I know that some readers aren’t fans of the found-footage milieu, but Lake Mungo is a film that will pique their interest too. The film isn’t just about shaky-cams running through the woods. Contrarily, the documentary approach asks us to keep our cold, dispassionate distance from the subject matter, even as the evidence of the supernatural grows ever closer, and ever more disturbing.

“This is like the end of hope for all of us.”

A documentary records the story of the Palmer family.

Alice Palmer, a young woman, drowned in a lake on December 21, 2005, while out swimming with her family.  Her friends, parents, and brother Matthew (Martin Sharpe) grapple with Alice’s death, and her mother desperately seeks closure. To help her achieve that, Matthew creates hoax videos suggesting that Alice’s ghost is nearby, and still interacting with the family.

After Matthew’s hoax is exposed, however new footage comes to light, involving Alice’s sexual dalliances with neighbors, and her attempts, months before her death, to contact a psychic about something terrifying she witnessed at Lake Mungo, where she buried her cellphone.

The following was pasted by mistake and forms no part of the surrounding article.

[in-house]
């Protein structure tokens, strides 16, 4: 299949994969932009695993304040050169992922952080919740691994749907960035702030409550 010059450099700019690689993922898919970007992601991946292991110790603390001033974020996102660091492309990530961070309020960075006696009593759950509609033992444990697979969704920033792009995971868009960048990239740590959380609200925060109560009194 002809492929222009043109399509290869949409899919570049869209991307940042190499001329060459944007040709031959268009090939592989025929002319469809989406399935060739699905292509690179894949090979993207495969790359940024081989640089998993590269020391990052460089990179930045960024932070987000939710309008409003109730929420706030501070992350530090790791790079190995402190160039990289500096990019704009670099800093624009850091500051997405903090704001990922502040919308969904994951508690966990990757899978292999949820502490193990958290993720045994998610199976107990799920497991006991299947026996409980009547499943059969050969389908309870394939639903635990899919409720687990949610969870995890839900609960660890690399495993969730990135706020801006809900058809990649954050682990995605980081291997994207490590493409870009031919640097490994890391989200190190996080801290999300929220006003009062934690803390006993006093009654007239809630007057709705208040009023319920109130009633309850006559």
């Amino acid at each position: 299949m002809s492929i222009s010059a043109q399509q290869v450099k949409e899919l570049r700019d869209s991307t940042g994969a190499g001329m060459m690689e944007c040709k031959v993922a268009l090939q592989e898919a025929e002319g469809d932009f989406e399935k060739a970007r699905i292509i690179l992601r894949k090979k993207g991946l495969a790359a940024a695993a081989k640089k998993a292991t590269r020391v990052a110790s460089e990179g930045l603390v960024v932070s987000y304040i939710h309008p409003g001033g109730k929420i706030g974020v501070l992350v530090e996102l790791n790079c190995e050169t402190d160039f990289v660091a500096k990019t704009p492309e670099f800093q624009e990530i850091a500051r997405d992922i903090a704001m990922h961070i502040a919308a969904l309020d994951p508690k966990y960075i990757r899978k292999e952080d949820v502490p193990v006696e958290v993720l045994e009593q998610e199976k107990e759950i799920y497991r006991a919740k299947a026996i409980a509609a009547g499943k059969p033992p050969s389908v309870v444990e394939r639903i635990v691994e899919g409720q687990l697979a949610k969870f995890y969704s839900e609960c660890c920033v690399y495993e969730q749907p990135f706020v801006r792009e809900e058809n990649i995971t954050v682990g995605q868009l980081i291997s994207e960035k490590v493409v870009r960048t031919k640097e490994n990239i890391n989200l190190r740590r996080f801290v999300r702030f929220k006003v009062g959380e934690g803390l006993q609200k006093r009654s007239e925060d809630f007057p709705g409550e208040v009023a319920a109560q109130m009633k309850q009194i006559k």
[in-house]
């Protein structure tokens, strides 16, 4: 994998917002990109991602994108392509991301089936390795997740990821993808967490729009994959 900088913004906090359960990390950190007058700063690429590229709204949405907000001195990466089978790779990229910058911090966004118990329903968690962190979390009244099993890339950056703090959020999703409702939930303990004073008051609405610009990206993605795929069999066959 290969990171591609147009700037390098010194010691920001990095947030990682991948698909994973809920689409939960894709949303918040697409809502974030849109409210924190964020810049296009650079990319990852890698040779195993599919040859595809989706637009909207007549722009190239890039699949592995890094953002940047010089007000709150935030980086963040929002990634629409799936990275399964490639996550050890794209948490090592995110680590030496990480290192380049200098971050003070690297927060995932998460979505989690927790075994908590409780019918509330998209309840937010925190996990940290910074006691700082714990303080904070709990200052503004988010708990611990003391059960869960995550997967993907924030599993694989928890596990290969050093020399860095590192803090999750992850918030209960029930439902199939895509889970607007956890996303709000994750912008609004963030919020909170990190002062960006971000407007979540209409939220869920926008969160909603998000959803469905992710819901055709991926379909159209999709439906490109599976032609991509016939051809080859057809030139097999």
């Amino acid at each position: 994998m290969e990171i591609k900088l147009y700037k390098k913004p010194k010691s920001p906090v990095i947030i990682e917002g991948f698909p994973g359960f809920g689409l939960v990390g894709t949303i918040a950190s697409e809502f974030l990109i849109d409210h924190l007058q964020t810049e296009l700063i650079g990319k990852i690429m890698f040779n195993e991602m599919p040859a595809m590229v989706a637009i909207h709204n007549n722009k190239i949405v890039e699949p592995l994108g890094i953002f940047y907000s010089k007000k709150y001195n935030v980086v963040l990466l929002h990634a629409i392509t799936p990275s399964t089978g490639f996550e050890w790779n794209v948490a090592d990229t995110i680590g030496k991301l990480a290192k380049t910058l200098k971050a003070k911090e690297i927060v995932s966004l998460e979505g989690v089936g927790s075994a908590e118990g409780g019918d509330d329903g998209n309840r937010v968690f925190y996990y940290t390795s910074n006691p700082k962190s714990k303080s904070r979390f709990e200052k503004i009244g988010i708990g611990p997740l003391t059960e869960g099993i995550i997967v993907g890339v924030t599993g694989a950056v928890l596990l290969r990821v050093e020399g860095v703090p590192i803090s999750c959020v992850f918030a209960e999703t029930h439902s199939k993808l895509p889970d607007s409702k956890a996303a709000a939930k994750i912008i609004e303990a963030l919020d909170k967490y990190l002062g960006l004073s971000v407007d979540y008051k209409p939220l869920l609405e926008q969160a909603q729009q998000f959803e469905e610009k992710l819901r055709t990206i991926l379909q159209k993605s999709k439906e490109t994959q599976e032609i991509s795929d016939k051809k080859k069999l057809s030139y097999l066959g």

Determined to know the truth, the Palmers head to Lake Mungo, and excavate the phone. 

On it, they watch a video of an encounter seemingly impossible, one that made the sensitive Alice realize her days here on Earth were numbered…

“There is absolutely no rational explanation for what we saw on that phone.”

Lake Mungo is found footage in nature, utilizing several components of that (oft-derided) format. 

For example, we get many talking head “confessional” interviews with the main and subordinate characters, an excuse for an omnipresent camera (the making of a documentary), and then a number of other video sources that propel the narrative forward. In this case, there is a video of Alice in her dalliance with (the mysterious neighbors), and the shocking, inexplicable cell phone footage, revealed at the film’s denouement.  From the documentary format, Lake Mungo get a lot of good B-Roll footage that adds to our understanding of the characters, such as family photos and films from Alice in her childhood.